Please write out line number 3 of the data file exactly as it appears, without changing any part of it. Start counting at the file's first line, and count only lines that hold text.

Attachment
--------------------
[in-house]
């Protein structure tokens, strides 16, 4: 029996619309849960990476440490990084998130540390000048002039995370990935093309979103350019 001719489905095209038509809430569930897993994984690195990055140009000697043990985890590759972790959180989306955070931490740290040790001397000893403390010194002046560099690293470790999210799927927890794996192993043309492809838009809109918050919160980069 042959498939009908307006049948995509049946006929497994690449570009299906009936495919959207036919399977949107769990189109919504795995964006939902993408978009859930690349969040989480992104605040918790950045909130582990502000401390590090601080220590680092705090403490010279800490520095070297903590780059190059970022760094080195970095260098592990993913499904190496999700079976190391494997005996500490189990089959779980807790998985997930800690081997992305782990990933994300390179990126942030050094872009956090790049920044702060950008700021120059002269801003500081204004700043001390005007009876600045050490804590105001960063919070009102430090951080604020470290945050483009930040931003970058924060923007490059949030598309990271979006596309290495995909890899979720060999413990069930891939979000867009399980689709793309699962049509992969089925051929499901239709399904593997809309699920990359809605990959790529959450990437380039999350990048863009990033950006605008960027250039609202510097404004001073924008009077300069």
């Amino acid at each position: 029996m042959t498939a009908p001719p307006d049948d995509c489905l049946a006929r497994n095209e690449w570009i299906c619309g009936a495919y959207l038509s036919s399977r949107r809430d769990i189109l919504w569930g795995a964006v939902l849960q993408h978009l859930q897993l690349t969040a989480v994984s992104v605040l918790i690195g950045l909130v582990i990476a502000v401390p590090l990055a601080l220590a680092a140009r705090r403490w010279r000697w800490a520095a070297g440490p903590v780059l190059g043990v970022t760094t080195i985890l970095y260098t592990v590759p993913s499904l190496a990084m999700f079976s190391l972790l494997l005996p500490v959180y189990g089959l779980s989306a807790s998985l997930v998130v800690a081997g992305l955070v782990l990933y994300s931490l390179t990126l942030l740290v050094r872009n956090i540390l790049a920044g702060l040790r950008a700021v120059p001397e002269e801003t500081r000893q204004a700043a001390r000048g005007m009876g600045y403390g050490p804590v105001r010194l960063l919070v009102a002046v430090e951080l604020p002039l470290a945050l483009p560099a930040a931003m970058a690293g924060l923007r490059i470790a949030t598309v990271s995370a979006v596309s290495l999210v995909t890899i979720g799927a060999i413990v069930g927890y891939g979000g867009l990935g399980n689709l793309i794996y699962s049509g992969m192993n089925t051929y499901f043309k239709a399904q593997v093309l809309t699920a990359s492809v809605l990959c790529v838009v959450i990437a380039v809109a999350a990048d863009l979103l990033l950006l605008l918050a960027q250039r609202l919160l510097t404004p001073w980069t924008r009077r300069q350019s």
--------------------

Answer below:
């Amino acid at each position: 029996m042959t498939a009908p001719p307006d049948d995509c489905l049946a006929r497994n095209e690449w570009i299906c619309g009936a495919y959207l038509s036919s399977r949107r809430d769990i189109l919504w569930g795995a964006v939902l849960q993408h978009l859930q897993l690349t969040a989480v994984s992104v605040l918790i690195g950045l909130v582990i990476a502000v401390p590090l990055a601080l220590a680092a140009r705090r403490w010279r000697w800490a520095a070297g440490p903590v780059l190059g043990v970022t760094t080195i985890l970095y260098t592990v590759p993913s499904l190496a990084m999700f079976s190391l972790l494997l005996p500490v959180y189990g089959l779980s989306a807790s998985l997930v998130v800690a081997g992305l955070v782990l990933y994300s931490l390179t990126l942030l740290v050094r872009n956090i540390l790049a920044g702060l040790r950008a700021v120059p001397e002269e801003t500081r000893q204004a700043a001390r000048g005007m009876g600045y403390g050490p804590v105001r010194l960063l919070v009102a002046v430090e951080l604020p002039l470290a945050l483009p560099a930040a931003m970058a690293g924060l923007r490059i470790a949030t598309v990271s995370a979006v596309s290495l999210v995909t890899i979720g799927a060999i413990v069930g927890y891939g979000g867009l990935g399980n689709l793309i794996y699962s049509g992969m192993n089925t051929y499901f043309k239709a399904q593997v093309l809309t699920a990359s492809v809605l990959c790529v838009v959450i990437a380039v809109a999350a990048d863009l979103l990033l950006l605008l918050a960027q250039r609202l919160l510097t404004p001073w980069t924008r009077r300069q350019s």